She said he has very good joint attention skills, very good copying & that his language is developing well smile. We need to work on pretend play, although he does do that sometimes eg pretends to bf, wind, sleep etc dolly plus plays rolls cars along floor/garage & sometimes puts people in them, but only pretends to eat pretend food, not mix, peel etc. We also need to work on ready, steady, go being used consistently (something which he does outside of the sessions but not in them so much hmm)

I have noticed developments from him since his first session there 5 weeks ago - he is starting to put 2 words together now, copying people more (eg entertainer doing dance moves at a disco), identifying picture flashcards at nursery & home and loads more besides!

I don't know what to think, really, but I do feel positive & happy that he's made the progress that he has smile

OneStepForwardTwoBack Tue 01-Apr-14 18:13:50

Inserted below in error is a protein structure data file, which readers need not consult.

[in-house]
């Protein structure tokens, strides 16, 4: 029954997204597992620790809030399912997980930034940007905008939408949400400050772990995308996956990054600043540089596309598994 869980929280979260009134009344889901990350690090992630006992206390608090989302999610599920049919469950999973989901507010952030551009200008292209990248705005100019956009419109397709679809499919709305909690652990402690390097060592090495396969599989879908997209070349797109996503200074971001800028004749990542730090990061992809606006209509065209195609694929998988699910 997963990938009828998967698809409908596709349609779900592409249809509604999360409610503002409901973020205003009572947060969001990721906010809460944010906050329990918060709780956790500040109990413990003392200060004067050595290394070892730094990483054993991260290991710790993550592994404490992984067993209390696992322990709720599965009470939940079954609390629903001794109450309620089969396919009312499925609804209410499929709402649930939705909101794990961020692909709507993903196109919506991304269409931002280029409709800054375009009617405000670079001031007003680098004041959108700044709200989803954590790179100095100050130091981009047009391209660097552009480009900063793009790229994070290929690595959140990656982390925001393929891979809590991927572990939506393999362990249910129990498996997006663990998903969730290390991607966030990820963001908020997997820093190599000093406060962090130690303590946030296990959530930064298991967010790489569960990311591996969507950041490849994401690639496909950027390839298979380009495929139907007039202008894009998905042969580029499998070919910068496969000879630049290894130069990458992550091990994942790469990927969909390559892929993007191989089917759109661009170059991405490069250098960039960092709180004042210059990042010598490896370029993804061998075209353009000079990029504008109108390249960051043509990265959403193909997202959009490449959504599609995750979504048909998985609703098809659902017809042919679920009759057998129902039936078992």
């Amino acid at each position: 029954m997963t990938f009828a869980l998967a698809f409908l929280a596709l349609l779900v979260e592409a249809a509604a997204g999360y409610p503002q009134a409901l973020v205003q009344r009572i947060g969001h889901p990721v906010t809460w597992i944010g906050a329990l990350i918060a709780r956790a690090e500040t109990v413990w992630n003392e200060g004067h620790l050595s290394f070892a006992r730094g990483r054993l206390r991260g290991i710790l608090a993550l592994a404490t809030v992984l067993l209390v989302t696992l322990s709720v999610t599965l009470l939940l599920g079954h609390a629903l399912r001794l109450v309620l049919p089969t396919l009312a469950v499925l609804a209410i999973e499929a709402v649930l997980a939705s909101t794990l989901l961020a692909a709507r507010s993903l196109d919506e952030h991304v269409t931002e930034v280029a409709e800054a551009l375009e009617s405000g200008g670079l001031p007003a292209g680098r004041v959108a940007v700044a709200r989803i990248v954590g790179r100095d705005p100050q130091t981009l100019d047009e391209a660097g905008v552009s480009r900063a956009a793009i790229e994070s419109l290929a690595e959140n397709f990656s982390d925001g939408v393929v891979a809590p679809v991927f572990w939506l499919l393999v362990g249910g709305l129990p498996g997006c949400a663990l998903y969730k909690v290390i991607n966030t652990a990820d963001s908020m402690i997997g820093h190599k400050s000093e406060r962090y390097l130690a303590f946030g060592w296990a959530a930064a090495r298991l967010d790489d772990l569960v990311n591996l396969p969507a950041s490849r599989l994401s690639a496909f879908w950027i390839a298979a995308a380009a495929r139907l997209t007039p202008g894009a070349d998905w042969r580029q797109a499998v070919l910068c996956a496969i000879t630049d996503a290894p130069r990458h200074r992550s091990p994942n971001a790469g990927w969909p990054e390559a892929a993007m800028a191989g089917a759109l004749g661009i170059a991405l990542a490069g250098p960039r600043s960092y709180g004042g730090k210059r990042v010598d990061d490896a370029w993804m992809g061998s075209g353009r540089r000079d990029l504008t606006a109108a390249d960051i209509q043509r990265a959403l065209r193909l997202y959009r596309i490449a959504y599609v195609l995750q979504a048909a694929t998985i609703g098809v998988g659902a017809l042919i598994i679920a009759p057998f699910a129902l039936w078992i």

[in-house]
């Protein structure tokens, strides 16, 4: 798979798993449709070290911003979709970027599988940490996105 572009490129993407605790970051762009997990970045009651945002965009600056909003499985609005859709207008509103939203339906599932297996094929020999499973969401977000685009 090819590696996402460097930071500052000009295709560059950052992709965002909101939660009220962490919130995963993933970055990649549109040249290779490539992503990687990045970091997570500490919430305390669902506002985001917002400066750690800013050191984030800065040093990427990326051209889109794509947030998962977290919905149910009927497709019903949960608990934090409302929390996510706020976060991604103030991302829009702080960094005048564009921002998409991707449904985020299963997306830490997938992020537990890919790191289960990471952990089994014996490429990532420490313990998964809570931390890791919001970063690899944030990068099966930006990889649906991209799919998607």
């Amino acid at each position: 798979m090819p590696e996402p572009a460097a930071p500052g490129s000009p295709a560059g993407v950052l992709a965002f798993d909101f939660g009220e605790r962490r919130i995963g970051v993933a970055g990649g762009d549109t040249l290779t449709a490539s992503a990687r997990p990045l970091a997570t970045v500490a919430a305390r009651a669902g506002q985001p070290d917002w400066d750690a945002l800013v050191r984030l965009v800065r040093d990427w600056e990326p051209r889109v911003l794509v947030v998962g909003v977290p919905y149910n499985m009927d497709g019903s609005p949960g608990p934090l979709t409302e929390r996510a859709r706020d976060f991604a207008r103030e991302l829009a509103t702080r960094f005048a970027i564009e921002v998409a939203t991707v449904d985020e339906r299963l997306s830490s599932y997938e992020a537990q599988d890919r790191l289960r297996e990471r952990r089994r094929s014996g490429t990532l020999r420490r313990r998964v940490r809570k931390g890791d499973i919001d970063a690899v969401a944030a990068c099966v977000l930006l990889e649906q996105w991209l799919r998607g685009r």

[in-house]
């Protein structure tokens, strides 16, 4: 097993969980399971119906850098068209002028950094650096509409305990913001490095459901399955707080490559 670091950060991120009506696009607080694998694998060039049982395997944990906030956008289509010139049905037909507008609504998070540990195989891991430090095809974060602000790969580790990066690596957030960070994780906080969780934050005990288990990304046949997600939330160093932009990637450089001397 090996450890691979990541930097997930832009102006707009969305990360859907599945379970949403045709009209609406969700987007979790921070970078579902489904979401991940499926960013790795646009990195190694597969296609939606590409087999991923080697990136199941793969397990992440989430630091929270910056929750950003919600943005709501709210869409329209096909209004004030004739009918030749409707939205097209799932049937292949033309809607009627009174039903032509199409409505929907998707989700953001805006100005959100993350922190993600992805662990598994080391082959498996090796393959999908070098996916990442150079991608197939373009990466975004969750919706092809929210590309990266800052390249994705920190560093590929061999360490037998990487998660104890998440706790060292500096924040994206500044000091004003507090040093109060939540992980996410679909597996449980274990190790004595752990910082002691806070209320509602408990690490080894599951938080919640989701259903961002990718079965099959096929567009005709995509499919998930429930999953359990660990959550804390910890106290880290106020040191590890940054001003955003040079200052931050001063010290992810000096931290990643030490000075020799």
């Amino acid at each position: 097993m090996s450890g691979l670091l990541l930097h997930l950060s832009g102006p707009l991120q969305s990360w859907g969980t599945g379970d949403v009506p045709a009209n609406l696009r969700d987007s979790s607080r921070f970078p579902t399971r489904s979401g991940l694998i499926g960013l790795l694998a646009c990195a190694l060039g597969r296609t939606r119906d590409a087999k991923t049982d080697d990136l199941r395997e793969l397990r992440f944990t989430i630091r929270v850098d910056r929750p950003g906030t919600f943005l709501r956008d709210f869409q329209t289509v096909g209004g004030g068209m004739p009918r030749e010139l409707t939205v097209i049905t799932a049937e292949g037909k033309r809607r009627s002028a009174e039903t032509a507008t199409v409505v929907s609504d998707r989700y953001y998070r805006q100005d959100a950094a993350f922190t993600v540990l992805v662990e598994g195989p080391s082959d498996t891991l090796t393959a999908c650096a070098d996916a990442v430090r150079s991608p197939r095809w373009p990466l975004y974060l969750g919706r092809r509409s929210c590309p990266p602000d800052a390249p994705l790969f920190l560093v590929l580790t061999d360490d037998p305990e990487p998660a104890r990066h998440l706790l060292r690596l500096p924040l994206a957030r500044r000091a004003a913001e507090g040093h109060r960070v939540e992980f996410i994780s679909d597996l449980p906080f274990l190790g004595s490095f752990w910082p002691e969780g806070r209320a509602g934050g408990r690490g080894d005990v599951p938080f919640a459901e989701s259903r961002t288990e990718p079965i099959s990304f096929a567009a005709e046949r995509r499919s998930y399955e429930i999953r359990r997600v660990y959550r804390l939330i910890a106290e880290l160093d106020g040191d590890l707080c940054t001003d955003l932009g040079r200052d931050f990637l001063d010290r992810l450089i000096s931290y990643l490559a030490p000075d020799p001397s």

Hi my son is 6, diagnosed at 5 but I realised the truth when he was about 4 too. I was beside myself when the penny dropped. To the point of almost hysterical. But you do adjust. We went through a lot, he was already in ms school while we were getting assessments, diagnosis and statement. I didn't think it was autism in the early days - because I was comparing him with the one and only autistic child I knew! Also, because my older son had language delay and turned out fine (though I now suspect he had very mild traits himself). It's great that you have got the assessments booked. What I didn't realise, once the penny had well and truly dropped, was just how long it would take to get all the appointments and the diagnosis (about 8 months in my case and that's good from what I have heard from others). By the time he had the ADOS test, I knew for sure what he had, so it was just formality in my mind. The process we went through was referral by SALT to paed, questionnaires by us, SALT and school, 3di test with paediatrician, blood tests to rule out other conditions, ADOS and then multi disciplinary meeting which resulted in diagnosis. It was all quite straightforward really. My son is at special school now. The change in him between age 4 and now (nearly 7) is amazing. He does have autism, he is different from his peers but his developmental progress has been great and the behavioural difficulties are so much less now. He is happy, his needs are being met and I don't compare his progress against anyone else's but his own (if that makes sense!)